Long Term Test: Mitsubishi L200 - June 2011

Date: Wednesday, June 22, 2011

An unscheduled argument with a parking post enabled What Van? to gain an insight into the valuable service provided by smart repairers such as Dent Wizard. James Dallas reports

When running a long-termer one builds up knowledge of a vehicle day-to-day, week-to-week and month-to-month through driving it in a variety of environments that enable a detailed picture of its strengths and weaknesses to emerge.
It is a rewarding experience, and one which, on occasion, can also call into question the driver’s own competencies…
During a particularly intricate parking manoeuvre a few weeks back the tailgate of our L200 Barbarian had a minor dispute with a concrete post, which had cunningly escaped detection in the wing mirrors. Despite the excellence of the reversing camera an audible parking sensor might well have saved the day – a churlish quibble no doubt.
But every cloud has a silver lining and thanks to a visit to Dent Wizard’s facility just outside Birmingham, the mishap enabled us to gain some first-hand experience of the important role smart repairers can play for fleets in limiting the costs associated with end-of-life damage recharges.
Despite the ding to our L200 appearing to be fairly innocuous, the damage under the skin, apparently, was more serious and the quote from the local What Van? bodyshop came back in the region of a wince-inducing £1400. However, this involved the wholesale removal and replacement of the tailgate.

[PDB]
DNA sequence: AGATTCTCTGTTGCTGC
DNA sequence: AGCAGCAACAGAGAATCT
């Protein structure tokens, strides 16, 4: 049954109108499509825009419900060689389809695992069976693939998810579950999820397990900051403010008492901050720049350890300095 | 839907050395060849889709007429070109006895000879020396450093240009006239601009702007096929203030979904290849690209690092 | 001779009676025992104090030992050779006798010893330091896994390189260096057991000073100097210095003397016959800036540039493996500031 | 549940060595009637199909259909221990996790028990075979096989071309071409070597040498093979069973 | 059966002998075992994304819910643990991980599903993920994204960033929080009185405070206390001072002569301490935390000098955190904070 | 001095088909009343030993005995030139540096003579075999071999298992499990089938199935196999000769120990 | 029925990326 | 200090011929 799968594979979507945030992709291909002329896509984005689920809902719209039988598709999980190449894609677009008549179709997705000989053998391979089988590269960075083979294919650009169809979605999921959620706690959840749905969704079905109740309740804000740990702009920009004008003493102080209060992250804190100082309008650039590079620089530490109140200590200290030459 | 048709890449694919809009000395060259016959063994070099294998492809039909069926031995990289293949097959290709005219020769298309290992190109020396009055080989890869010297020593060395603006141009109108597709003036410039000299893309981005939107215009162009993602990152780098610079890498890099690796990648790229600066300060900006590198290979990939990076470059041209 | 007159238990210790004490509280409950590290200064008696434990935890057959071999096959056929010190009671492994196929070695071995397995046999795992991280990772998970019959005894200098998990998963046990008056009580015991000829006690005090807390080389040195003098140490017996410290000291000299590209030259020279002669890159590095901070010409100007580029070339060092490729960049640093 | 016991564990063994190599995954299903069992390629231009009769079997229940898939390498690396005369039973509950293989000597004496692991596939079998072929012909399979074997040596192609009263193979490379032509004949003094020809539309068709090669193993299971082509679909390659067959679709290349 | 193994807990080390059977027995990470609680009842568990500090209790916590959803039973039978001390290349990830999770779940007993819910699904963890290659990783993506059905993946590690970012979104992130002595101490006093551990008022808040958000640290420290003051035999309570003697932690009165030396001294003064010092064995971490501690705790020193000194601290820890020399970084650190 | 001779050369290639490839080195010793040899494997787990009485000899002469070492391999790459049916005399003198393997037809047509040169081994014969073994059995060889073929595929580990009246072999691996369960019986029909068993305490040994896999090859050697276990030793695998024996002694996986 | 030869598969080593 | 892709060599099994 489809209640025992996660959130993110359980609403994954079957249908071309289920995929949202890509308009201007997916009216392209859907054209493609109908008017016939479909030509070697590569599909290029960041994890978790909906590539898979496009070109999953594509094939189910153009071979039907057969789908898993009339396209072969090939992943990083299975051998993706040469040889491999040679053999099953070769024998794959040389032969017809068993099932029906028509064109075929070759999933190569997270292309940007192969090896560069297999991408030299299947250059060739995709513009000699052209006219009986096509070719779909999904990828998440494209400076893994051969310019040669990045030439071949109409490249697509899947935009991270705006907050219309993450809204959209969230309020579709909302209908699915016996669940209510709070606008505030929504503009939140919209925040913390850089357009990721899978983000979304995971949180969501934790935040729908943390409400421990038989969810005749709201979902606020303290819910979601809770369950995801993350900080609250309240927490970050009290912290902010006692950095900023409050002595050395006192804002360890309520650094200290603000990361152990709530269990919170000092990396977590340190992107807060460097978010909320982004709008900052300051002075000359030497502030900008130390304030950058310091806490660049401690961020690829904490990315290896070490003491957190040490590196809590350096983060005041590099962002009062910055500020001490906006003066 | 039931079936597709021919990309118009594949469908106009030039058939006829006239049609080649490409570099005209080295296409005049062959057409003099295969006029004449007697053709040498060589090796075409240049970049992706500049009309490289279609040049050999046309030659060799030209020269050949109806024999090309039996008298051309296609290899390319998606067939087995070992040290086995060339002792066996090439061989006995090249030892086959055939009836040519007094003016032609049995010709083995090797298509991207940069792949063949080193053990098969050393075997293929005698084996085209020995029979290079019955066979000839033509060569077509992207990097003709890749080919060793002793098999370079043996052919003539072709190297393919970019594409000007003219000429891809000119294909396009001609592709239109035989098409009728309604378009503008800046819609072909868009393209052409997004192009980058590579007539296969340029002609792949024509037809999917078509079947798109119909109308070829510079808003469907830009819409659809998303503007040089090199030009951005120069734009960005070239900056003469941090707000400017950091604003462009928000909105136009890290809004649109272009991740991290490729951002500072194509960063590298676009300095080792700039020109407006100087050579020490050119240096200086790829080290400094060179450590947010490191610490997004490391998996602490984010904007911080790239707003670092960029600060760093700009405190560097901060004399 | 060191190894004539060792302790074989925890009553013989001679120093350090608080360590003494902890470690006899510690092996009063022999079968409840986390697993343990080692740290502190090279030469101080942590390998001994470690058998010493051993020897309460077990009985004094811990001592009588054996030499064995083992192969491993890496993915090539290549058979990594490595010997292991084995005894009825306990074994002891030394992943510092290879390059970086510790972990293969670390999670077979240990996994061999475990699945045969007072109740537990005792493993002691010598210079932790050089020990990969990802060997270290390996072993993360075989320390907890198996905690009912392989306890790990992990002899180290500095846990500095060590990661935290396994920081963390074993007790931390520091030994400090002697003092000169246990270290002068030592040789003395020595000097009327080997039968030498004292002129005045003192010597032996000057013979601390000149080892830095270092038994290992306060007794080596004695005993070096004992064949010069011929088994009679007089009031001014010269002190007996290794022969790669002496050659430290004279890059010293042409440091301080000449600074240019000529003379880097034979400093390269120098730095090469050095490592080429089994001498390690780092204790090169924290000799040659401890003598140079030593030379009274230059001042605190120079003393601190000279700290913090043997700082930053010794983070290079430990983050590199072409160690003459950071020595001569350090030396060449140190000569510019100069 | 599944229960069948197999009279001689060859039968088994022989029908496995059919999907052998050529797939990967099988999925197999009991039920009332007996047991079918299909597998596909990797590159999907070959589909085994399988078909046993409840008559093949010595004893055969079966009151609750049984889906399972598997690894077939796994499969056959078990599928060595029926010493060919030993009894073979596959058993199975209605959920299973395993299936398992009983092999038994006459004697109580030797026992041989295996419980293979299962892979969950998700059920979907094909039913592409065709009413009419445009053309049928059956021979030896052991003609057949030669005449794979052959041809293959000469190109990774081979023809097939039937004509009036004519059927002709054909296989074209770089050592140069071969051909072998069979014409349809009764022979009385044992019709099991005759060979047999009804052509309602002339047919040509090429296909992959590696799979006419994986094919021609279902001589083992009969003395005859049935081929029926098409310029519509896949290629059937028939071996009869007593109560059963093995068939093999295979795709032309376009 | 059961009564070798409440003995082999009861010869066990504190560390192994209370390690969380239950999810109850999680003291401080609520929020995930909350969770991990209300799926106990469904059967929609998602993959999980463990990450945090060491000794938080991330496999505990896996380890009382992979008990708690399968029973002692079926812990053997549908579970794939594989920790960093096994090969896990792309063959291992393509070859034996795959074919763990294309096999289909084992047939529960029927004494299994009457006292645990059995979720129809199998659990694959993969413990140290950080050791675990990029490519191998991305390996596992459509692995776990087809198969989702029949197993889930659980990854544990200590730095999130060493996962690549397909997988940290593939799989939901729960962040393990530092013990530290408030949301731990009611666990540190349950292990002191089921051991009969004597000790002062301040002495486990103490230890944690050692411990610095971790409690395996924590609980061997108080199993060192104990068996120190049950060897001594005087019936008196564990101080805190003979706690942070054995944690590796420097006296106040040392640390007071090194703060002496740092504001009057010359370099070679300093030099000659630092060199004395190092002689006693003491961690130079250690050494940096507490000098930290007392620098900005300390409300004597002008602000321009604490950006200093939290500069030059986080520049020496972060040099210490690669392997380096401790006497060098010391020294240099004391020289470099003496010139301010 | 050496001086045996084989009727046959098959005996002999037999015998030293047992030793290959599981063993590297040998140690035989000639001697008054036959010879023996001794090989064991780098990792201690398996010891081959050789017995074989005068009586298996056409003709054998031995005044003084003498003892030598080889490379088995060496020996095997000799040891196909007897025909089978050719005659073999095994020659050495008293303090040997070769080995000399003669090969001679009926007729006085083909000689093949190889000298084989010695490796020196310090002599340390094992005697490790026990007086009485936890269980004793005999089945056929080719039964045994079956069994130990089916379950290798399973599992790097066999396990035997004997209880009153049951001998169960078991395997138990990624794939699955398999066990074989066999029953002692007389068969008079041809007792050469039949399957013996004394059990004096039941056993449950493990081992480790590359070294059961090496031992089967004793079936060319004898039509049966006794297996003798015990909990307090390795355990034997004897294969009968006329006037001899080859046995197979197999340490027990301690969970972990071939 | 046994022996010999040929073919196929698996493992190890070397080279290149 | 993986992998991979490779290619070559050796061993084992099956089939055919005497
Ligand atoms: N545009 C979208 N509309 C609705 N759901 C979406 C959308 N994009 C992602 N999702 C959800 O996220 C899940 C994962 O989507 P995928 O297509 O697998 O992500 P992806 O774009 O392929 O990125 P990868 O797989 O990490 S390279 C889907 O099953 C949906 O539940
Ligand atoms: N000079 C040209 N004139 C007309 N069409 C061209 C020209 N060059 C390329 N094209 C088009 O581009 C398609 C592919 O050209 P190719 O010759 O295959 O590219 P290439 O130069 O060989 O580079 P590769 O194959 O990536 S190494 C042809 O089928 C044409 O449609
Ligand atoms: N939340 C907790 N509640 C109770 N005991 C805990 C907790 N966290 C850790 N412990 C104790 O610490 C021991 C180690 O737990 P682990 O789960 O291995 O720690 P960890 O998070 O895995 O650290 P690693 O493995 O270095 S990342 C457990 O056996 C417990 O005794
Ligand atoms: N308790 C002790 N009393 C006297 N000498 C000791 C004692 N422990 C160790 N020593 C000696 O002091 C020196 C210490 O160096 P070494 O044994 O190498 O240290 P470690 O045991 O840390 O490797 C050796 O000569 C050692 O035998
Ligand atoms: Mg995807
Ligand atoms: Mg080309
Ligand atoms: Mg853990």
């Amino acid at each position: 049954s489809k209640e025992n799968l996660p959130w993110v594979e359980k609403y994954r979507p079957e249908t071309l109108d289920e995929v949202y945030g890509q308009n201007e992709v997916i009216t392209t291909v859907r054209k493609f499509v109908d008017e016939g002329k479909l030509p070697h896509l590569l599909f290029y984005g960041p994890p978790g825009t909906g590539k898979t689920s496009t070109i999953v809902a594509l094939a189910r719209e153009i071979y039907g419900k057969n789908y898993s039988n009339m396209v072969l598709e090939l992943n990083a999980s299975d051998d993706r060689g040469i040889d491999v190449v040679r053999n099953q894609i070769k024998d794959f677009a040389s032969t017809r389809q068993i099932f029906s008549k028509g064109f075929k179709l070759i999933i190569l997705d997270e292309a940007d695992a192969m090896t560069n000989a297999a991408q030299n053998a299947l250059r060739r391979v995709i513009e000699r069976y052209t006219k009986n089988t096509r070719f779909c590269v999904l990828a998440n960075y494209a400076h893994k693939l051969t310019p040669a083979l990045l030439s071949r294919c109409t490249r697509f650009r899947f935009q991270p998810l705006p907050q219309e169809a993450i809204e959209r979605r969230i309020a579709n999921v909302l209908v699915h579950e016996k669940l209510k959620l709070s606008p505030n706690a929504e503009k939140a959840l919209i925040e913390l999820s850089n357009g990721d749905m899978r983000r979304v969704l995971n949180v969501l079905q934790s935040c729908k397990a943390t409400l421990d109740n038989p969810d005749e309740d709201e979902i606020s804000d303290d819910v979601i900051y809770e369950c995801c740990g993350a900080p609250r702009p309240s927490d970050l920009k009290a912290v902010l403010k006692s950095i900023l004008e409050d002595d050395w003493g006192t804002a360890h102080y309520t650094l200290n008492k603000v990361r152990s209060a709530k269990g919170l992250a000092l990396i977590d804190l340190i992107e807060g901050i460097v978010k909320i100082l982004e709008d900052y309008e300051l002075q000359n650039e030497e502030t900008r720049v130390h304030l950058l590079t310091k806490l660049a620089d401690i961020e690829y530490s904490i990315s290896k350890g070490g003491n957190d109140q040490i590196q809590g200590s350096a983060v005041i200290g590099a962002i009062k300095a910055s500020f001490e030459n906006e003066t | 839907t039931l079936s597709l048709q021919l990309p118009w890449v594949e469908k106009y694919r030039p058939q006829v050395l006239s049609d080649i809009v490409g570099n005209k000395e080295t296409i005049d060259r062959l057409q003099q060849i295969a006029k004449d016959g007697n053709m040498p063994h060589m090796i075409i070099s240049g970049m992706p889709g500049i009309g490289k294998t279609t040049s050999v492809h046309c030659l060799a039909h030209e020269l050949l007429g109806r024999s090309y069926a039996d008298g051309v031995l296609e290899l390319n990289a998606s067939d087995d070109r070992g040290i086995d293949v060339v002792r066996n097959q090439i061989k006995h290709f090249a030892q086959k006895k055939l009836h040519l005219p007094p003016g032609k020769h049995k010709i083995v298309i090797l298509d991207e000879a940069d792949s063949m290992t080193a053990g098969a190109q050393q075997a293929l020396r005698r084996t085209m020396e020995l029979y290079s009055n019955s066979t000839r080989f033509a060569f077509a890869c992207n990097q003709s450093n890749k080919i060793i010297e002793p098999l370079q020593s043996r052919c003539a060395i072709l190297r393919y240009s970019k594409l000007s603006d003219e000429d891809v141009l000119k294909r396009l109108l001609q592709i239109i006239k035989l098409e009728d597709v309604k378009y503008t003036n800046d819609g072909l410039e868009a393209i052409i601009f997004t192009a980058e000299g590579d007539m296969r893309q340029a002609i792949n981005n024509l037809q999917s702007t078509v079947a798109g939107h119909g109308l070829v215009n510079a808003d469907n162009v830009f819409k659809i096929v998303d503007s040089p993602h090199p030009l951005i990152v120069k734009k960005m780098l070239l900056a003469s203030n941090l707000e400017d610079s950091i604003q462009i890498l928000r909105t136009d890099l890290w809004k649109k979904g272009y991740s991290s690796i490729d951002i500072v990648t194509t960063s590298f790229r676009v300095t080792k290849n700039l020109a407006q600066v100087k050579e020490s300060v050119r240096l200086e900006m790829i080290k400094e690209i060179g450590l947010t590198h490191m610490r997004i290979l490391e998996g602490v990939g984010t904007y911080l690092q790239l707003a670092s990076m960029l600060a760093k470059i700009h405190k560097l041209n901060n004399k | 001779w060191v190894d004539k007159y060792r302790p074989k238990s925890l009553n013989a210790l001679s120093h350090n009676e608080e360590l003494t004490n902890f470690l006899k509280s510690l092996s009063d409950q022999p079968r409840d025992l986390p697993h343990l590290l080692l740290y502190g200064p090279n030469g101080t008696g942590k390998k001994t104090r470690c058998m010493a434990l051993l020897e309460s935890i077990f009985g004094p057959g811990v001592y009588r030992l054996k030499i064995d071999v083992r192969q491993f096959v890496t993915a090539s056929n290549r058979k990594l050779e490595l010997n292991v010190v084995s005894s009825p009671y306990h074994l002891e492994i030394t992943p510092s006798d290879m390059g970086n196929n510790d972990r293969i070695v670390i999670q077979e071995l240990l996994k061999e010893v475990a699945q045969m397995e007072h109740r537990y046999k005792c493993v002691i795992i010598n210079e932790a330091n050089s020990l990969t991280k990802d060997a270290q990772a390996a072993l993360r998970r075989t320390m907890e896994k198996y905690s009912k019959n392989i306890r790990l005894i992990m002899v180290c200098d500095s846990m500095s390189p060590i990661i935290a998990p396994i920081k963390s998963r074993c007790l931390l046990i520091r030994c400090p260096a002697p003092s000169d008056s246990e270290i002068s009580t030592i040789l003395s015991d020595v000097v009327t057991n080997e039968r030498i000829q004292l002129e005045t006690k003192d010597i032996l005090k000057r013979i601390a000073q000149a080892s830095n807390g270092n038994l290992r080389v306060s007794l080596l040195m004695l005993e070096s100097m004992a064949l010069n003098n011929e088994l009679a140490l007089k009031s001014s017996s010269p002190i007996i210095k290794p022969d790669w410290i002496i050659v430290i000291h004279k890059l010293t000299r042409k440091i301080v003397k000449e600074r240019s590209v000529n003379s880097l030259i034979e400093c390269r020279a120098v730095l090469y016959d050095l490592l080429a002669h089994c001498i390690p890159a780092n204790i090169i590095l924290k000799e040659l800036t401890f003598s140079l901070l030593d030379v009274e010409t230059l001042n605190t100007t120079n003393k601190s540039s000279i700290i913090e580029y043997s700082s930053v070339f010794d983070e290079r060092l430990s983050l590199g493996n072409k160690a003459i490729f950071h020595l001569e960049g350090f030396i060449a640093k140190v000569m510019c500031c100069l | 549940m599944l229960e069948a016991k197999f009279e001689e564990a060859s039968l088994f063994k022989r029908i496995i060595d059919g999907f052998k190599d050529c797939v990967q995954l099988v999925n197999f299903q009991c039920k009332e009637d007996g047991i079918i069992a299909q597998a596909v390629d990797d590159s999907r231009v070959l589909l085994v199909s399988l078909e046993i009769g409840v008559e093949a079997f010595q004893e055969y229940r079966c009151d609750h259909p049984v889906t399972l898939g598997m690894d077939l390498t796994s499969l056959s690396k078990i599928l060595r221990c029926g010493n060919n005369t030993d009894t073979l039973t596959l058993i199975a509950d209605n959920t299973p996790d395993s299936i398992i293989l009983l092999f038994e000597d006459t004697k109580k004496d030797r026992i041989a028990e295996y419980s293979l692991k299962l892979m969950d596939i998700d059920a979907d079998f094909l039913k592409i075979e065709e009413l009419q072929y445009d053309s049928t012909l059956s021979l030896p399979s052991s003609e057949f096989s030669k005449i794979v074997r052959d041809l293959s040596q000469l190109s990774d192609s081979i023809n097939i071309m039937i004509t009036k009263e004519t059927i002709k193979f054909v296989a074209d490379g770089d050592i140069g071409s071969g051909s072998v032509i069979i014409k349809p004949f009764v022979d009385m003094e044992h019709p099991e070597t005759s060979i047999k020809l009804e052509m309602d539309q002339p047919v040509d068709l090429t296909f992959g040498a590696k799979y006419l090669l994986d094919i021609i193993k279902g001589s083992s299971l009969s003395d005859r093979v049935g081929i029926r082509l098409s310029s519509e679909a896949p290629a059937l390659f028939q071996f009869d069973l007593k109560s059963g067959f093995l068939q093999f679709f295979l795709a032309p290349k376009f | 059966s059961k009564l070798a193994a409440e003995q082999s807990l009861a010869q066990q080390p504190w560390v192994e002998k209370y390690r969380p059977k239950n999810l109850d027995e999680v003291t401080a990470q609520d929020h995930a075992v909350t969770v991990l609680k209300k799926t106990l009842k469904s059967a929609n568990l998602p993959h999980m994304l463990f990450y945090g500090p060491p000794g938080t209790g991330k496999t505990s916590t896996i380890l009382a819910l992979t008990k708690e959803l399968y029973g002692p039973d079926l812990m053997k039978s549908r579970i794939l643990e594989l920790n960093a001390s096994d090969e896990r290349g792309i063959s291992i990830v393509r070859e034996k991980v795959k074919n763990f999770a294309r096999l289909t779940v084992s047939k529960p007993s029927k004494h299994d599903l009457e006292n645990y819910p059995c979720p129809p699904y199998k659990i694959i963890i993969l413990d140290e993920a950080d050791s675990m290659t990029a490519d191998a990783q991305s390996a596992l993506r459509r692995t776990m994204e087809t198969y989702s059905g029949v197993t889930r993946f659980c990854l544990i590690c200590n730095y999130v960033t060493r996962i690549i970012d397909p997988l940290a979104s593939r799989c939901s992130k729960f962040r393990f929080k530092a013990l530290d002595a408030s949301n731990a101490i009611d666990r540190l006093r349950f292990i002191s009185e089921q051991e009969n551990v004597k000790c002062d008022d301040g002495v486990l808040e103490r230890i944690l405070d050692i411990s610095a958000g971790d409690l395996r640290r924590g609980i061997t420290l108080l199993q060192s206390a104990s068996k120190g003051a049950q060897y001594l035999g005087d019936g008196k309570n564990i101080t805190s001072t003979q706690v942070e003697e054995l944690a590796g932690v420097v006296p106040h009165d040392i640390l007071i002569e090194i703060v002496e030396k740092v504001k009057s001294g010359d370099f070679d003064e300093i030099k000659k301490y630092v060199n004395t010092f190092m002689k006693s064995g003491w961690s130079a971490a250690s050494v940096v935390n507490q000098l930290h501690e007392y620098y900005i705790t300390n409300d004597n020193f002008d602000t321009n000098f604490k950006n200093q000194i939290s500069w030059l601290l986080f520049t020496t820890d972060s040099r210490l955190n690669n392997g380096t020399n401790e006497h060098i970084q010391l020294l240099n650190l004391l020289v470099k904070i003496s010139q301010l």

According to Phil Newstead, managing director of Dent Wizard, this would be the action suggested by most accident repairers.
“Most repairers would have replaced the tailgate,” he told What Van? having returned our pick-up to us in “as new” condition, “and I would estimate the replacement cost to be in excess of £1100.”
The process Dent Wizard followed was to remove the badges, push out the dent using paintless dent removal, apply a thin layer of filler, then primer, base coat and clear coat. The repair was completed using a Standox paint and lacquer, and Newstead said the bill for the work would have come in at £450 excluding VAT. A relative bargain.


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